China Lauds Macau's Lack of Political Opposition on 20th Anniversary of Handover

xi-macau.jpg China's President Xi Jinping waves to school students before his departure from the international airport in Macau, which marked 20 years since the former Portuguese colony was returned to China, Dec. 20, 2019.

Chinese President Xi Jinping on Friday gave a glimpse of his vision for Hong Kong's future as he visited Macau, a former colonial city that has proved more amenable to Beijing's world view than its neighbor.

Xi told a ceremony marking the 20th anniversary of Macau's handover to the ruling Chinese Communist Party that Beijing would never allow "foreign forces" to interfere in Hong Kong or Macau.

While he made no direct reference to the six-month-old protest movement in Hong Kong, official Chinese media have repeatedly sought to characterize the movement as the work of hostile foreign forces.

"I must emphasize, since Hong Kong and Macau’s return to the motherland, dealing with these two Special Administrative Regions' affairs is entirely China's internal affairs and none of the business of foreign forces,” Xi said.

"We will not allow any external forces to interfere," said Xi, as he presided over the swearing-in of incoming Macau chief executive Ho Iat-seng and his administration.

Macau was handed by to China by Portugal on Dec. 20, 1999, and has been seen as a model by Beijing for its interpretation of the "one country, two systems" framework that was supposed to allow both cities to keep their existing legal systems and freedoms intact.

Xi praised Macau's "patriotism," saying it had made a success of the formula, from Beijing's point of view, because it recognized the supremacy of "one country" over "two systems."

But Hongkongers have been vocal about the erosion of their freedoms of speech, association and protest, as well as repeated interventions in the city's political scene and judicial system in recent years.

Hong Kong has yet to implement sedition and subversion laws as required by Beijing owing to widespread opposition in the city, where people are less inclined to give up their remaining freedoms.

Pro-democracy politician Wong Kin Long said the pro-democracy camp in the city is far less vocal about its aspirations, and is rarely described as a political force by the media.

"Very few people and organizations identify publicly with supporting democracy," Wong said. "Pro-democracy forces are pretty weak, both in the legislature, and through the rest of society."

Bill Chou, visiting professor at the Chinese University of Hong Kong, said both cities had previously been regarded by many as uninterested in politics.

"People in both cities were pretty unmoved by politics and focused on making money and enjoying themselves," Chou said. "But now there is a high degree of politicization throughout Hong Kong, with a very high level of political awareness and participation among the younger generation."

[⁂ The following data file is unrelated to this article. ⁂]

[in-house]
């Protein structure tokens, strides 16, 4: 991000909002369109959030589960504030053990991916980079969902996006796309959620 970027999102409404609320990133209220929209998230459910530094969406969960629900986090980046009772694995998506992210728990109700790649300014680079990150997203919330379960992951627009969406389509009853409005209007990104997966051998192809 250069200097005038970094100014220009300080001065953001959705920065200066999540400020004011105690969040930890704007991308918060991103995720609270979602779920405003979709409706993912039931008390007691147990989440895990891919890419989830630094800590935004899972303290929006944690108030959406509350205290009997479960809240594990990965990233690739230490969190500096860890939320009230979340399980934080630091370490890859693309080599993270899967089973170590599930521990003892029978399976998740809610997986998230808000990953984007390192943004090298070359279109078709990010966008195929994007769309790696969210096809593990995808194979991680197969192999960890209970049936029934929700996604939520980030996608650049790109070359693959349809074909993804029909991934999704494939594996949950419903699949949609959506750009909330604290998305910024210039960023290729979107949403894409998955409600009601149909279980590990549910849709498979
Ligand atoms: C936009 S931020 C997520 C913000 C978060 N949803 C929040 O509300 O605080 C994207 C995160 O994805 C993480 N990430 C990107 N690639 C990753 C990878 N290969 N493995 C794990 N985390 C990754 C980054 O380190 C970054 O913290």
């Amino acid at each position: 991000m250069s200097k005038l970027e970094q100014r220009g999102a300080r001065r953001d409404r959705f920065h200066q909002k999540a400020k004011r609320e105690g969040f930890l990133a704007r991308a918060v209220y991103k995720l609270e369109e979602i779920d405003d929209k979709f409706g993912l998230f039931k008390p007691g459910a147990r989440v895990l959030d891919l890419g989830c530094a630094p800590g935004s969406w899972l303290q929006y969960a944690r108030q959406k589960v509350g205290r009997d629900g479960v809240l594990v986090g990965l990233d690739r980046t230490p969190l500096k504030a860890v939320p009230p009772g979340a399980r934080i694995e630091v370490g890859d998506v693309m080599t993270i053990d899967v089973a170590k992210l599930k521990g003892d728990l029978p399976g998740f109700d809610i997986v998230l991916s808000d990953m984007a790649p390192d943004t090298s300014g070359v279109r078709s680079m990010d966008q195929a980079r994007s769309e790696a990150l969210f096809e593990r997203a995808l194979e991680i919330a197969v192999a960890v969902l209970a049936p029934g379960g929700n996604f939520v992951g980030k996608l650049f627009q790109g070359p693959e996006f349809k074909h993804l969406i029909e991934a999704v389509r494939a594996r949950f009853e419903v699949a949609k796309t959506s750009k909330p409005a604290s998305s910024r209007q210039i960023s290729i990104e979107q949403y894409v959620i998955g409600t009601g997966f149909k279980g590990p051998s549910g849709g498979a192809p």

"But things in Macau seem pretty much as they were a decade ago ... with very little grass-roots participation in politics," he said. "They have less opportunity to participate than people in Hong Kong do."

But the two cities share one thing: the ongoing suppression of political freedoms by the authorities, Chou said.

"Demonstrations are not as easy as before, especially those involving politically sensitive issues," he said. "We have seen during the past six months of protests in Hong Kong that the police will just arrest protesters whenever they feel like it, even if charges aren't brought after arrest."

In Hong Kong on Friday, dozens of office-workers turned out in a lunch-hour protest against the freezing of an HSBC bank account set up to fund legal defenses for arrested protesters.

Hong Kong police said on Thursday that they had frozen H.K.$70 million (U.S. $10 million) raised by Spark Alliance, a non-profit online platform formed in 2016 that collects donations to help pro democracy protesters, and arrested its four members for money laundering.

The alliance is one of two crowd-sourced funding initiatives that have collected millions of dollars in funding to aid and assist people arrested and being prosecuted for their part in the protest movement that has gripped Hong Kong since early June.

But police said that some of the money had been transferred to a shell company, and later used to buy insurance.

And Hong Kong's education secretary Kevin Yeung called on schools to suspend some 80 teachers arrested since the protest movement escalated in June, regardless of whether they are charged or found guilty.

Yeung said one government school teacher has already been suspended and is facing a disciplinary investigation for allegedly using inappropriate teaching materials, and said teachers should follow a "higher standard" of moral conduct both in and outside the classroom.

"Their misdeeds will directly affect their students, so we must take all feasible measures to protect students," Yeung said. "As an employer, the school is responsible for managing employees and monitoring their performance."

"If an individual teacher has been or is likely to be involved in serious criminal proceedings or serious misconduct, the school may order their suspension if appropriate under the relevant restrictions set out in the employment terms," he said.

"This is a professional and appropriate arrangement, and it is definitely not a kangaroo court."

He said 13 teachers have been censured so far over remarks made online.

Reported by Lu Xi and Wong Lok-to for RFA's Mandarin and Cantonese Services. Translated and edited by Luisetta Mudie.


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